The Historian The Historian discussion

There's No Worse Thief than a Bad Book

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message 1: by Chuckell (last edited Aug 25, 2016 12:22PM) (new)

Chuckell Sorry, I messed up on the title the last time I tried to start this discussion.

The Historian is a book that truly lived up to that Italian saying--I was angry at myself for every second I spent reading it. When I was done, I took out a calligraphy pen and inscribed the title page: "To Whomever Has the Misfortune to Read this Book Next--I curse you to many hours of frustrating stupidity and plodding plotting and wafer-thin characterization. YOU HAVE BEEN WARNED!" and then left the thing out in the street.

Besides such obvious candidates as The Da Vinci Code and The Celestine Prophecy, what other books have you found truly, despicably hateful? And what are the subtle, or not so subtle, factors that make a bad book bad to you?

message 2: by Bess (last edited Aug 25, 2016 12:23PM) (new)

Bess Having been written past approx. 1925 usually does it for me in terms of not being able to stomach a book.

message 3: by Coco (last edited Aug 25, 2016 12:32PM) (new) - rated it 2 stars

Coco I realize hate is a strong word, but I HATED A Confederacy of Dunces. Not a single character did l like and the whole time I kept hoping that Ignatius would get hit by a bus or die some other painful death.

message 4: by Jessica (last edited Aug 25, 2016 12:40PM) (new) - rated it 2 stars

Jessica The Historian - it was the story structure that moved me over the line from 'didn't like' to 'hate.' There's nothing like a story within a story that is so distracting (i'm referring to the 'letters' that were just too detailed) that it keeps you from appreciating the story being told.

message 5: by Ellen (last edited Aug 25, 2016 01:04PM) (new) - rated it 1 star

Ellen Cheers to that. I had a co-worker who raved about this book and it only made me want to kill myself so it would be over. I got into one of those "I will finish this book because I am smarter than it" battles with it. I finished it but, in retrospect, wish I hadn't wasted the time.

message 6: by Little (last edited Aug 25, 2016 01:46PM) (new) - rated it 4 stars

Little It took me forever to get through Confederacy of Dunces, but I did enjoy it. I mean, it was funny. Not funny enogh to inspire me to pick it up very often, but somewhat funny. It's probably in my "read it once, but probably not again" pile.

message 7: by Merrin (last edited Aug 25, 2016 01:53PM) (new) - rated it 2 stars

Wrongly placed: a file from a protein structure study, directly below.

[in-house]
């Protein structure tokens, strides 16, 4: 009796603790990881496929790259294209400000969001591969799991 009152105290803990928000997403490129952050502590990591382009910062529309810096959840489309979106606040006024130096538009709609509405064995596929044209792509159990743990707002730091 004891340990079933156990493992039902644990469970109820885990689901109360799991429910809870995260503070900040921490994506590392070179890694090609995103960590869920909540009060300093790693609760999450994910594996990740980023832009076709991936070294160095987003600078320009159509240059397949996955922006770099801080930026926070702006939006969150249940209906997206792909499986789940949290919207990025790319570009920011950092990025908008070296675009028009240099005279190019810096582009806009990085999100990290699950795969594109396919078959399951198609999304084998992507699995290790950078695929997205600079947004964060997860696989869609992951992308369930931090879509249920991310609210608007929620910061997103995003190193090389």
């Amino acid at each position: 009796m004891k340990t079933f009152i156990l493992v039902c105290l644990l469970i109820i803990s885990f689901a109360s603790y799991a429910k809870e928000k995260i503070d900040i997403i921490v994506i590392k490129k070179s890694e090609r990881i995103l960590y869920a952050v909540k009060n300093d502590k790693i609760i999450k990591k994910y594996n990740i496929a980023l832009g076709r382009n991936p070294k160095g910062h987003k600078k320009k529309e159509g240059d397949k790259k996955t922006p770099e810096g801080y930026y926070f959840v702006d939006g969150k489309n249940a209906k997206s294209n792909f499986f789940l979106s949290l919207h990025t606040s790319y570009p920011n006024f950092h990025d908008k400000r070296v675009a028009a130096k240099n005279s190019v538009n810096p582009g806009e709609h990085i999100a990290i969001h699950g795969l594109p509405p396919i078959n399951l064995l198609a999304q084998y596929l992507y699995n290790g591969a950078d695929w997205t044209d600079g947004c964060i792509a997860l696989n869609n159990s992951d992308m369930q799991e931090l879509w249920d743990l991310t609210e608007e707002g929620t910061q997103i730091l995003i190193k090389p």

Merrin I finished Stranger in a Strange Land and threw it across the room. I hated that book. I hated the misogyny rampant throughout, culminating in the line "you know, rape is almost always the fault of the woman" spoken BY A WOMAN.

Mostly I dislike pretentious books or books dripping in misery for no other reason than the author feels that that's what good fiction should read like. If that makes sense. For example I offer up A Thousand Acres by Jane Smiley.

message 8: by Jackie (last edited Aug 25, 2016 01:55PM) (new) - added it

Jackie Oh no, I just started The Historian and now I'm nervous...

The one book I remember HATING was The Virgin Suicides. And I can't even remember why (I read it a few years ago), but I hated it so much that I won't even consider reading the author's other books.

message 9: by Tamela (last edited Aug 25, 2016 01:57PM) (new) - rated it 4 stars

Tamela Always form your own opinion about a book. Then, if you wish, you can throw it across the room.
Personally, I found the Historian a very interesting read. I thought it was clever and mysterious. Obviously, others found it difficult and tedious.
I would like to know what you really think,when you're finished.

message 10: by Jennie (last edited Dec 29, 2007 07:37PM) (new) - rated it 1 star

Jennie Ha! I'm glad I'm not the only one who hated A Confederacy of Dunces. I could only get through about 20 pages of the book, and I NEVER put a book down.

message 11: by Amy (new)

Amy Hughey I too am relieved to find I am not the only person to develop a hatred for A Confederacy of Dunces. I hated every character in it and didn't make it past about 50 pages. I've had a bit of an inferiority complex about this considering how consistently that book shows up on "Best" and "Must Read" lists but it wasn't worth my time.

message 12: by Chuckell (last edited Jan 03, 2008 10:32AM) (new)

Chuckell YES, Jackie--The Virgin Suicides was intolerable. Hateful. Agonizing. I vowed never, ever to read another Jeffrey Eugenides book as long as I lived. . . . A promise to myself which, I am happy to say, I eventually broke when I read Middlesex--and loved, loved, loved it! Weird, huh?

I also vowed never to read another Tom Robbins book after forcing my way through Still Life with Woodpecker in junior high in an attempt to impress a girl. But years later I broke down and--in an attempt to impress a girl--read Skinny Legs and All. And may I just say I was right the first time around: Tom Robbins is the WORST.